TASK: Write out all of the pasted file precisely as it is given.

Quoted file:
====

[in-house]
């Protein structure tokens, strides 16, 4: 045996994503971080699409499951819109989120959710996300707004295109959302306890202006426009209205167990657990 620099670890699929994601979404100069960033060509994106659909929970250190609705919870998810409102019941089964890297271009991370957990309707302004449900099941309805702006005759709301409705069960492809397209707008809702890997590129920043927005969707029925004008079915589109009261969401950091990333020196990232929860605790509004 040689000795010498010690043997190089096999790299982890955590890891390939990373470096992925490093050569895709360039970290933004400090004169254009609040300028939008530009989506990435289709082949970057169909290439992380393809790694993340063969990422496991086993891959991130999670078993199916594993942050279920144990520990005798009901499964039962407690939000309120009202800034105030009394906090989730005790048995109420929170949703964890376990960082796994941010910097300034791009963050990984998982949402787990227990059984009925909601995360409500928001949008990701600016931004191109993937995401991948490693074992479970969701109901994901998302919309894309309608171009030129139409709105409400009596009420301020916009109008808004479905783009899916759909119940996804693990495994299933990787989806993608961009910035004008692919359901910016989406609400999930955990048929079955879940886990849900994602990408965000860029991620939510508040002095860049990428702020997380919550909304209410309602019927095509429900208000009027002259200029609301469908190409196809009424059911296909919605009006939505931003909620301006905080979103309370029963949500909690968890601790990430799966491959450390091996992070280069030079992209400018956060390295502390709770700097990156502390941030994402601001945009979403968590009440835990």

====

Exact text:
[in-house]
């Protein structure tokens, strides 16, 4: 045996994503971080699409499951819109989120959710996300707004295109959302306890202006426009209205167990657990 620099670890699929994601979404100069960033060509994106659909929970250190609705919870998810409102019941089964890297271009991370957990309707302004449900099941309805702006005759709301409705069960492809397209707008809702890997590129920043927005969707029925004008079915589109009261969401950091990333020196990232929860605790509004 040689000795010498010690043997190089096999790299982890955590890891390939990373470096992925490093050569895709360039970290933004400090004169254009609040300028939008530009989506990435289709082949970057169909290439992380393809790694993340063969990422496991086993891959991130999670078993199916594993942050279920144990520990005798009901499964039962407690939000309120009202800034105030009394906090989730005790048995109420929170949703964890376990960082796994941010910097300034791009963050990984998982949402787990227990059984009925909601995360409500928001949008990701600016931004191109993937995401991948490693074992479970969701109901994901998302919309894309309608171009030129139409709105409400009596009420301020916009109008808004479905783009899916759909119940996804693990495994299933990787989806993608961009910035004008692919359901910016989406609400999930955990048929079955879940886990849900994602990408965000860029991620939510508040002095860049990428702020997380919550909304209410309602019927095509429900208000009027002259200029609301469908190409196809009424059911296909919605009006939505931003909620301006905080979103309370029963949500909690968890601790990430799966491959450390091996992070280069030079992209400018956060390295502390709770700097990156502390941030994402601001945009979403968590009440835990």